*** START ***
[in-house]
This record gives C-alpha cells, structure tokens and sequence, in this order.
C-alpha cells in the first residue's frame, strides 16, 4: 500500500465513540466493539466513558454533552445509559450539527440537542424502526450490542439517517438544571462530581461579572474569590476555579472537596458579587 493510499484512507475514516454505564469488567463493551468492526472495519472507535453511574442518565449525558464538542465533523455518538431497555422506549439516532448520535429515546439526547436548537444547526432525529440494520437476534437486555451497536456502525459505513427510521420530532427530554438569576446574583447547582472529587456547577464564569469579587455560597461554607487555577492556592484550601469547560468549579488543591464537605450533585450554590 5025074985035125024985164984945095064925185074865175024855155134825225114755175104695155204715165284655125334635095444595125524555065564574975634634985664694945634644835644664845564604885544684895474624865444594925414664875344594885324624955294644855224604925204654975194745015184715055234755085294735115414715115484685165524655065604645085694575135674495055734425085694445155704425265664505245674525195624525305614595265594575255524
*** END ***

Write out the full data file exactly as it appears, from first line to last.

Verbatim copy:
[in-house]
This record gives C-alpha cells, structure tokens and sequence, in this order.
C-alpha cells in the first residue's frame, strides 16, 4: 500500500465513540466493539466513558454533552445509559450539527440537542424502526450490542439517517438544571462530581461579572474569590476555579472537596458579587 493510499484512507475514516454505564469488567463493551468492526472495519472507535453511574442518565449525558464538542465533523455518538431497555422506549439516532448520535429515546439526547436548537444547526432525529440494520437476534437486555451497536456502525459505513427510521420530532427530554438569576446574583447547582472529587456547577464564569469579587455560597461554607487555577492556592484550601469547560468549579488543591464537605450533585450554590 5025074985035125024985164984945095064925185074865175024855155134825225114755175104695155204715165284655125334635095444595125524555065564574975634634985664694945634644835644664845564604885544684895474624865444594925414664875344594885324624955294644855224604925204654975194745015184715055234755085294735115414715115484685165524655065604645085694575135674495055734425085694445155704425265664505245674525195624525305614595265594575255524